Thick forested bluffs, sloping dunes, secret coves, and peaceful beaches the Oregon coastline is nothing if not dramatic. All 363 miles of it are also free and open to the public, thanks to the Oregon Beach Bill passed in 1967, making this state’s the only ocean adjacent public shoreline in the country. It’s known as “The People’s Coast,” and in a number of its stretches you can drive right onto the beach and set up a bonfire.

From Portland, the coast is an easy day trip, and the Willamette Valley is not far either. On the same parallel as Burgundy, the valley surrounded by mountains on three sides is known for its pinot noir, but the Burgundian style chardonnay and Champagne method sparkling wines are world class, too. The loop through the valley, out to the Tillamook Coast and back to Portland, can easily be done over a long weekend with no more than a few hours of driving.

Oregon, especially its oceanfront, is often thought of as a summer destination, but locals know that it’s beautiful year round. A beach stroll is still glorious in December days average 50°F, and ocean facing guestrooms are great for getting cozy and watching dramatic winter storms. Plus, whale watching, fishing…even surfing are year round activities, and Ecola State Park and Oswald West State Park are superb opportunities for hiking.

The Willamette Valley a roughly 150 mile stretch from Portland to Eugene comes alive during autumn harvest, followed by a more peaceful cellar season. During this calmer time, there’s a good chance that you can get one on one time with the winemakers themselves for an educational and personalized tasting experience. Nearby Yamhill Valley (a wondrous stretch of rolling hills, world class wineries, and farm stands) hosts the Oregon Truffle Festival each February, celebrating the state’s black and white truffles in the most decadent and delicious fashion.

GENERAL IMAGE-Fairsing Vineyard drone_20180928_045

Another bonus for visitors is that the Beaver State has no sales tax, which makes shopping that much more appealing. Portland fragrance design studio Maak Lab rivals any Parisian parfumerie, and the curated collection of chocolate bars at Cacao highlights city chocolate makers like Xocolatl de David and Cloud forest. When it comes to fashion, One Imaginary Girl’s colorful prints and the easy breezy vintage inspired dresses by Amelia are sure hits, perfectly capturing Portland’s fun loving nature.

Many of the top chefs across the country use salt made here, including Brandon Jew at Mister Jiu’s in San Francisco and Edouardo Jordan at Seattle’s June Baby. This small operation in Netarts Bay makes America’s best sea salt, including up to 20 different infusions for visitors to sample. Although public tours of the works aren’t available, you can get a glimpse of the old oyster processing plant where briny bay water is processed. It takes two weeks to go from bay to bag filtering then simmering the water, harvesting crystals, then dehydrating and hand sifting each flake. 9820 Whiskey Creek Road, Tillamook,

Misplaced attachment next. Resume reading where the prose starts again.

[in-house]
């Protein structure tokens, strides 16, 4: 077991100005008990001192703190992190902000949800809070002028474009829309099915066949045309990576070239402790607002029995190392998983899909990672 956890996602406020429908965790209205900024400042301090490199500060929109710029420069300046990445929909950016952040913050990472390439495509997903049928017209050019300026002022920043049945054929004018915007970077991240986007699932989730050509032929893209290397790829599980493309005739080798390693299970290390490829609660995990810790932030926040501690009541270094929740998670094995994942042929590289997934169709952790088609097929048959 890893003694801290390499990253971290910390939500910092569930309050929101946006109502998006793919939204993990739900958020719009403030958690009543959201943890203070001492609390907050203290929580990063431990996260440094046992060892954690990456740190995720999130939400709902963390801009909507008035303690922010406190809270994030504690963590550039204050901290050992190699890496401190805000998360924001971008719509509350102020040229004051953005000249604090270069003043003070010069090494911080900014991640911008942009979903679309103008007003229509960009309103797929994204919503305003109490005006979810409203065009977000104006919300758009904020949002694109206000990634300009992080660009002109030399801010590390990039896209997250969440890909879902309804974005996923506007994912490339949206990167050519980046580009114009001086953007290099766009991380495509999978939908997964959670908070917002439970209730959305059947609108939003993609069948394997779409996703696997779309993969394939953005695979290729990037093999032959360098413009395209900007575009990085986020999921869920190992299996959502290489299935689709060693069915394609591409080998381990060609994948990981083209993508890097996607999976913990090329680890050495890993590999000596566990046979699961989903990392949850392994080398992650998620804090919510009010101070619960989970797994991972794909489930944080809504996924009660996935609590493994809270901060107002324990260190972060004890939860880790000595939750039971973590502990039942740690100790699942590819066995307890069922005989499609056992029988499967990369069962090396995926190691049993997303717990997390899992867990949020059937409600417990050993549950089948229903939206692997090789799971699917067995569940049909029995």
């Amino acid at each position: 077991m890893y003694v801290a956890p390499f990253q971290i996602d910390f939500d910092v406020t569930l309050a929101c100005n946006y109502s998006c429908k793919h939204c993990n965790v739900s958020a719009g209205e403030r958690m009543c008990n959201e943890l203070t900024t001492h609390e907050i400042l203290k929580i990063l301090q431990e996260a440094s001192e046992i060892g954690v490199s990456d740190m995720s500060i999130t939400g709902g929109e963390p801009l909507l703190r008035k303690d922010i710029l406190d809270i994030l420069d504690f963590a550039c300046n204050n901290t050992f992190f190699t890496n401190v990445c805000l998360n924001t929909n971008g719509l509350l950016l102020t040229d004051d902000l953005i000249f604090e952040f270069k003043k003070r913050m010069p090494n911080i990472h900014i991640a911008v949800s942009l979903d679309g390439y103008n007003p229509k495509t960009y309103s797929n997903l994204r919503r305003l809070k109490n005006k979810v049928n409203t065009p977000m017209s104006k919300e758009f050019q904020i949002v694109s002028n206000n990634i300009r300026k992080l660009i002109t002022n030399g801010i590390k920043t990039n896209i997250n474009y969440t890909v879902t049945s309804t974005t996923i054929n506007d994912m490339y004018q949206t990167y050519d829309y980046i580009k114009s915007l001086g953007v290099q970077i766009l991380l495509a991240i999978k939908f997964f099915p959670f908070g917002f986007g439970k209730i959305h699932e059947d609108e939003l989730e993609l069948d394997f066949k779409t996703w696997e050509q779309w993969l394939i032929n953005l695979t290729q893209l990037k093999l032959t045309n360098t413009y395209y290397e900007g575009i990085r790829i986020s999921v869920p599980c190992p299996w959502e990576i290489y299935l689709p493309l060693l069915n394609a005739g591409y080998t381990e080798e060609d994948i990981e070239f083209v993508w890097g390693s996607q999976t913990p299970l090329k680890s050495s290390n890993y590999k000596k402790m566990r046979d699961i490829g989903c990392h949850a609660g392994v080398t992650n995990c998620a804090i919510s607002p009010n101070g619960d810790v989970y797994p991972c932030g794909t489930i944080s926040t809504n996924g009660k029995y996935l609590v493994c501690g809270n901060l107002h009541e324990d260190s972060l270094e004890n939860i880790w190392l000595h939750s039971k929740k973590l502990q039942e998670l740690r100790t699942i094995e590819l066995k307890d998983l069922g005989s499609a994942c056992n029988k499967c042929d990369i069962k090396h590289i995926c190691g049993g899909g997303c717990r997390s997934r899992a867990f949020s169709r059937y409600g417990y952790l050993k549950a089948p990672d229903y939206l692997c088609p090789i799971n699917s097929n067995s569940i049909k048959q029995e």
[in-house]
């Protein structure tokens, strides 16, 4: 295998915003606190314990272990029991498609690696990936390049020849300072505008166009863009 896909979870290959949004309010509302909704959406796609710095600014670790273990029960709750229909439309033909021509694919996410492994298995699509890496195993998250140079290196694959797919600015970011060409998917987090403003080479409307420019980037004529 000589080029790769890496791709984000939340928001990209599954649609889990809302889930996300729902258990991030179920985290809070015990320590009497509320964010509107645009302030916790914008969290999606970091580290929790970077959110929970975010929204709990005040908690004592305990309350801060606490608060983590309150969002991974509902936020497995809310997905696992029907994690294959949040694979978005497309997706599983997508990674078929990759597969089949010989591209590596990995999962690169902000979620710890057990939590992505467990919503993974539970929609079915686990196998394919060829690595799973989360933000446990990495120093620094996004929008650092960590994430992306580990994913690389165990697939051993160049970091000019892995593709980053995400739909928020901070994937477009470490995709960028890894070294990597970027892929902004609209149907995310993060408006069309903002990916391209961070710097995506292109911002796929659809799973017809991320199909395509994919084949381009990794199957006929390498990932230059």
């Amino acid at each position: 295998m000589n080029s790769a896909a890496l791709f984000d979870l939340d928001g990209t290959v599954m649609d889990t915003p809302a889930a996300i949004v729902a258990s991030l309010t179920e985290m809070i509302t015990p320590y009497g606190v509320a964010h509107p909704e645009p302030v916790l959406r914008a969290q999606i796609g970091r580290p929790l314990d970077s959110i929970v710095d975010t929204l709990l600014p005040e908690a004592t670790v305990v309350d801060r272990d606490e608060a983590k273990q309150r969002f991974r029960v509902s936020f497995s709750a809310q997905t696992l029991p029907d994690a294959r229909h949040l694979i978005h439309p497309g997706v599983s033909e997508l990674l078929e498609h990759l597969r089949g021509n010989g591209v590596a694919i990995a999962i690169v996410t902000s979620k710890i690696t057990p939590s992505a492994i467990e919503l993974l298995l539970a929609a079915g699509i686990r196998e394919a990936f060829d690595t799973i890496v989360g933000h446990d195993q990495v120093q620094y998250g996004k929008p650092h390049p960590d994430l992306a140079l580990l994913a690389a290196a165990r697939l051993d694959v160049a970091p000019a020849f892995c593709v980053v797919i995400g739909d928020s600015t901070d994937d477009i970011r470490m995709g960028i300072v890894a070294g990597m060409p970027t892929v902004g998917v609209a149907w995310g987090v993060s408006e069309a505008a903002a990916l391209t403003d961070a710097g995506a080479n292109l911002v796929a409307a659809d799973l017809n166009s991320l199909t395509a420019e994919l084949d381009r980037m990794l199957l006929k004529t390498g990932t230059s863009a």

A short drive north from downtown Cannon Beach, this old growth Sitka spruce rainforest stretches along nine miles of coastline, dotted by hiking trails, picnic areas, and viewpoints. Keep an eye out for wildlife like deer, elk, bald eagles, and migrating gray whales. Haystack Rock is also found here rising 235 feet from the shoreline edge. Tillamook Head, another high promontory in the park, was described by Captain William Clark of Lewis and Clark explorer fame as having “the grandest and most pleasing prospects which my eyes ever surveyed.” 84318 Ecola Park Road, Seaside, Cannon Beach,

This 36 room boutique establishment in downtown McMinnville (the heart of Oregon wine country) is impossibly quaint and charming. Everything from tea and coffee to artwork and furniture is locally sourced, and the hotel’s earnest commitment to community is apparent. Its sleek, modern design is complemented by rustic charm. With friendly, earnest service, Dutch bikes to borrow, and unlimited complimentary espresso at reception, there’s no better home base for exploring the Willamette Valley. 375 Northeast Ford Street, McMinnville,

WHERE TO STAY-Atticus-Lux Bunkroom-Sionnie LaFollette